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Being at seminary can tend to lend itself to a certain cynicism, fueled by intellectual detachment from the realities of life, a dispassion built upon having to dissect, critique and deconstruct everything. Combined with an enervation resulting from trying to balance too many hours of school, too many hours of work, and too many other things, this world-weariness can often manifest itself in negativity or pessimism (apologists might prefer to call this “realism”). Living in the West in the 21st century, bombarded as we are with millions of images, words, sounds, and messages, it is similarly easy to develop a tough exterior of ennui in order to protect oneself. Unfortunately, in trying to shut out the bad, the negative, or simply trying to defend against the deluge, we can also shut out appreciation of the good, the joyful, and the uplifting.

The song “Beautiful” was birthed one sunny London day in the summer of 2006. I provide this background since it directly impacted the writing of the song. As you may know, sunny days in England are a dime a dozen, so my appreciation of this meteorological phenomenon was particularly heightened. My aim in beginning to write this song was to respond to this reminder of the grace and beauty of God’s creation. And my aim in choosing to rework it for class (Theology & Culture with Barry Taylor) was to combat both the overwhelming cynicism of the surrounding culture and my own tendency towards disinterestedness and dispassion as a tired, final-year seminarian.

I don’t like to be overly prescriptive with the meaning or interpretation of the words of the songs I write. I like making room in my songs for some ambiguity in order that they may mean different things to different people at different times (though I wouldn’t advocate this approach for congregational worship songs). Even for myself, I have found occasion to appreciate this song at different times and in different contexts. All that I will say about the words of the song is that, in writing them, in using the words I did, I was hoping to encourage the listener to open him- or herself up to the beauty, the grace, the God in life.

For the video itself, I turned for inspiration to other songs and music videos that I had found uplifting and inspiring, in particular, Lifehouse’s “Spin” and U2’s “Beautiful Day”, two songs that similarly extolled the beauty in life. In both, there is a sense of winsomeness, a sense of both holding on to life lightly enough and yet being grounded deeply enough that we can appreciate the good in the face of the hard.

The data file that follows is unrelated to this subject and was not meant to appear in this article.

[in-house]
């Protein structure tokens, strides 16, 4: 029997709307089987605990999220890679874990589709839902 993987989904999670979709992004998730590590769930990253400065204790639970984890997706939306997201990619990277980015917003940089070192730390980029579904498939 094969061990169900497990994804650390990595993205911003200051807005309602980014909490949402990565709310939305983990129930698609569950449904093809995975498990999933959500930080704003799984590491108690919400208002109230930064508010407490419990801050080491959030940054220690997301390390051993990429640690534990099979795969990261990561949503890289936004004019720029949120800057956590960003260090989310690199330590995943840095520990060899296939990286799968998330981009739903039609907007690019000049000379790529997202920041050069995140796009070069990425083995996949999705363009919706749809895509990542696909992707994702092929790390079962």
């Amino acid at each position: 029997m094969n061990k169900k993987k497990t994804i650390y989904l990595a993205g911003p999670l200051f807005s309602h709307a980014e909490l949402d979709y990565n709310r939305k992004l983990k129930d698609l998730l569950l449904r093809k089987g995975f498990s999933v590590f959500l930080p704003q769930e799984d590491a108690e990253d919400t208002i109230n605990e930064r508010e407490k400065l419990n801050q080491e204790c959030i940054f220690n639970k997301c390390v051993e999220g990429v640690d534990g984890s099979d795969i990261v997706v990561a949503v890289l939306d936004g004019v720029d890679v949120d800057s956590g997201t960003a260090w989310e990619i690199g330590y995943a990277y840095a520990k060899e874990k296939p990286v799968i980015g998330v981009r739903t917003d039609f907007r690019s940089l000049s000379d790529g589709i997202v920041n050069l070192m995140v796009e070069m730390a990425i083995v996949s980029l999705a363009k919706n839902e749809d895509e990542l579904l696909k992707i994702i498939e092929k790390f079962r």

To that end, I settled on filming scenes from life, and especially those moments that remind me that life is beautiful. Obviously, as this is my engagement with and response to culture, the moments which are displayed demonstrate some of the things that I find uplifting: two people in love, a family at play, enjoying the company of friends over coffee and basketball, digging into a good book, and being able to express oneself creatively with the gifts God has bestowed. I interspersed this with shots of landscape, of city, and of beach—all of which are part of my life in California, and in all of which I am particularly able to see God’s fingerprints. Others might (and probably would) frame things differently, or show different moments.

My three years at Fuller were simultaneously the toughest and the best of my twenty-seven years, and one of the reasons for the latter was that I was able to seek and find God in it all. Even in the hardest of times, he was revealing himself and the traces of his grace were evident if I would only look and see. Even though I might not have understood what was going on with my life or my future or whatever I may have been struggling with at the time, even though I might not have been able to comprehend why certain things were happening or not happening, I was fortunate to be able to recognize (or perhaps the Spirit was insistent enough to remind me) that God was still there, that beauty and grace and love were still there. Thus, what began as a simple appreciation of and expression of gratitude for a beautiful day became a metaphor and analogy for life, and for the oftentimes-inexplicable movement and work of God.

Feel the sunlight on your skin
Take a deep breath, take it in
Oh my, what a beautiful day
See the clouds swim in the sky
Close your eyes and let it take you high
What a beautiful day

Though you don’t understand
And this grace you can’t comprehend
You know it’s a beautiful day
It’s a beautiful day

This is beauty, can’t look away
And your tears, they fall and fade away
On this beautiful day
Reach out, darling, heaven’s here
It’s all around, it’s coming near
Oh my, it’s a beautiful day

Though you don’t understand
And this grace you can’t comprehend
You know it’s a beautiful day
It’s a beautiful day

Flood the senses
Overwhelm your defenses
Let love teach you how to love again

A time for life, a time for death
A time to run, a time to catch your breath
On this beautiful day
A time to hurt, a time to heal
A time to hold your tears, a time to feel
On this beautiful day

Though you don’t understand
And this grace you can’t comprehend
You know it’s a beautiful day
It’s a beautiful day
It’s a beautiful day
It’s a beautiful day

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